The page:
NELAC did not meet the OMB Circular A-119 definition of a voluntary consensus organization. In 2002, they amended their Constitution and By-Laws to change the function of the conference to a standards adoption body only, receiving and considering standards that have been developed by standards development organizations that use a consensus process as defined in OMB Circular A-119. NELAP was unaffected by this change.

In 2001, the Institute for National Environmental Laboratory Accreditation (INELA) was formed with a mission of developing OMB A-119 compliant consensus standards for NELAC and other organizations to use. Standards development transitioned from NELAC to INELA in 2002 when the NELAC Constitution and By-Laws were amended.

In 2005, the USEPA initiated a five-year plan to transition NELAC into a self-sufficient program. This was accomplished on November 6, 2006 when The NELAC Institute (TNI) was created which recombined accreditation standards development and laboratory accreditation within the same organization.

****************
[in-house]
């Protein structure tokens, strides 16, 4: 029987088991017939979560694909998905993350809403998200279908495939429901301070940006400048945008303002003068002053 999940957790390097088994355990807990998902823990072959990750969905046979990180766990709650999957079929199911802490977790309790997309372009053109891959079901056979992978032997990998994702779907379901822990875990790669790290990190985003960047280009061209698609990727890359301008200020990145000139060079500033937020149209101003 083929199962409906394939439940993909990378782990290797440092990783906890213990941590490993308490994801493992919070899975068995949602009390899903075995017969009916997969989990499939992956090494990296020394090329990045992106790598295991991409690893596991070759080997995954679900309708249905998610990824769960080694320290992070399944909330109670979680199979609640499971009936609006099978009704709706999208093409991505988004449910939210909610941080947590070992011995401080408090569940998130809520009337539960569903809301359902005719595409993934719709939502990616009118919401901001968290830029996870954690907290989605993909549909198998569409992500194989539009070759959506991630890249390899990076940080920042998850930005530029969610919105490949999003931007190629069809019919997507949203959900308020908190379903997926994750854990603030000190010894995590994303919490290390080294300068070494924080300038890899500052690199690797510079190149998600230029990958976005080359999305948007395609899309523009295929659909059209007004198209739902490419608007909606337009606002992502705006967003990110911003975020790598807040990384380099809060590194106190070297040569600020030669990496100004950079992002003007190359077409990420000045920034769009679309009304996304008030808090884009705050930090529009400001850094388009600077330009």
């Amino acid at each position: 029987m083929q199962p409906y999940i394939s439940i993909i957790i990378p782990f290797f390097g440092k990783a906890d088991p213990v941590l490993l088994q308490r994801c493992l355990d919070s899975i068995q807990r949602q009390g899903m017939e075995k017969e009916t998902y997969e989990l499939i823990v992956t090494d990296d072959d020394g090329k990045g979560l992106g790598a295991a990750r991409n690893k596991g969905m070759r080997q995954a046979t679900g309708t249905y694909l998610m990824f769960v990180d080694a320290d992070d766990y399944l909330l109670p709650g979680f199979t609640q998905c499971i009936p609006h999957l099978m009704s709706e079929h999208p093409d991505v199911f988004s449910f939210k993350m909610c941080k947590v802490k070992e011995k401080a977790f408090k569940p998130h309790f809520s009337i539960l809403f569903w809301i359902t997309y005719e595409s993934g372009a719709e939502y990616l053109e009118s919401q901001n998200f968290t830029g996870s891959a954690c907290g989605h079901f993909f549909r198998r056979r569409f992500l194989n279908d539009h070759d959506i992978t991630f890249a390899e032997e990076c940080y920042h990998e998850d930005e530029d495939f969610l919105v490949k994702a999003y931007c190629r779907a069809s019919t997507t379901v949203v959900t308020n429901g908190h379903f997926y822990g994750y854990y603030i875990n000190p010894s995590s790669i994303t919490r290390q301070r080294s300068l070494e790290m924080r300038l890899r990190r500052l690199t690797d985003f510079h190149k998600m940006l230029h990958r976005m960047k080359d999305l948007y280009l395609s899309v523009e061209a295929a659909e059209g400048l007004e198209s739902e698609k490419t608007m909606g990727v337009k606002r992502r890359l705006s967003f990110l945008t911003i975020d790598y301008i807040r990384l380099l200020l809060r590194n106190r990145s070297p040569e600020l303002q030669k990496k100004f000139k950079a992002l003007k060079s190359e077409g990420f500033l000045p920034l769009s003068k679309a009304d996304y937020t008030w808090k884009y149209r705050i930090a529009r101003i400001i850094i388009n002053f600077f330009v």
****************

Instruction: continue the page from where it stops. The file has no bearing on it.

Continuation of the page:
The activities of NELAC and NELAP were systematically transitioned into TNI. NELAC remained an active conference until all previously existing functions were transitioned. NELAP was transitioned to TNI late in 2007 and now exists as a Board of accreditation bodies within the organization. Their objective is to establish and implement a program for the accreditation of environmental laboratories including the formal recognition of accreditation bodies, the adoption of acceptance limits for proficiency testing, and the adoption of the laboratory accreditation system developed by the Laboratory Accreditation System Committee (LASC). To ensure that the program is implemented effectively and to address the needs of the stakeholder community, the NELAP Board is expected to work in cooperation with other key committees within TNI.